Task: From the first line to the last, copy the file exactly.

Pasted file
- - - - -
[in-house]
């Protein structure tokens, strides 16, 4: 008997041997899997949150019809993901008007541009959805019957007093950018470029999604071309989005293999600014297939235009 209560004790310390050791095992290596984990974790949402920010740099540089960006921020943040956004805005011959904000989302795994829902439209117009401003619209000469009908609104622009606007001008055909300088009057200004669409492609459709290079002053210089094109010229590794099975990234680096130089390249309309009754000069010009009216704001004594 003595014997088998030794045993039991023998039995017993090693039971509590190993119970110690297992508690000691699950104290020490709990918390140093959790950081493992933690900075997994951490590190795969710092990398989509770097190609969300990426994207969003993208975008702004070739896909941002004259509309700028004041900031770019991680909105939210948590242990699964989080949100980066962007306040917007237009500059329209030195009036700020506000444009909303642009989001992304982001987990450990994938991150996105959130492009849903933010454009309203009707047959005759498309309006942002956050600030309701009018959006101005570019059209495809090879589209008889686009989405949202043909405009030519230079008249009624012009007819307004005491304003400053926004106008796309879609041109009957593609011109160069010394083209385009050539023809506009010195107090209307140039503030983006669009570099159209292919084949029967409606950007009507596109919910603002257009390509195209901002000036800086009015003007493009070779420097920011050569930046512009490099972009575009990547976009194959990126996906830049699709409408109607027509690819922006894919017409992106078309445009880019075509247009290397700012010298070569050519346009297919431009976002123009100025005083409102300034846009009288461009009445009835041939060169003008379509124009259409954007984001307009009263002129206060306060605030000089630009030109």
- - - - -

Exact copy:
[in-house]
């Protein structure tokens, strides 16, 4: 008997041997899997949150019809993901008007541009959805019957007093950018470029999604071309989005293999600014297939235009 209560004790310390050791095992290596984990974790949402920010740099540089960006921020943040956004805005011959904000989302795994829902439209117009401003619209000469009908609104622009606007001008055909300088009057200004669409492609459709290079002053210089094109010229590794099975990234680096130089390249309309009754000069010009009216704001004594 003595014997088998030794045993039991023998039995017993090693039971509590190993119970110690297992508690000691699950104290020490709990918390140093959790950081493992933690900075997994951490590190795969710092990398989509770097190609969300990426994207969003993208975008702004070739896909941002004259509309700028004041900031770019991680909105939210948590242990699964989080949100980066962007306040917007237009500059329209030195009036700020506000444009909303642009989001992304982001987990450990994938991150996105959130492009849903933010454009309203009707047959005759498309309006942002956050600030309701009018959006101005570019059209495809090879589209008889686009989405949202043909405009030519230079008249009624012009007819307004005491304003400053926004106008796309879609041109009957593609011109160069010394083209385009050539023809506009010195107090209307140039503030983006669009570099159209292919084949029967409606950007009507596109919910603002257009390509195209901002000036800086009015003007493009070779420097920011050569930046512009490099972009575009990547976009194959990126996906830049699709409408109607027509690819922006894919017409992106078309445009880019075509247009290397700012010298070569050519346009297919431009976002123009100025005083409102300034846009009288461009009445009835041939060169003008379509124009259409954007984001307009009263002129206060306060605030000089630009030109």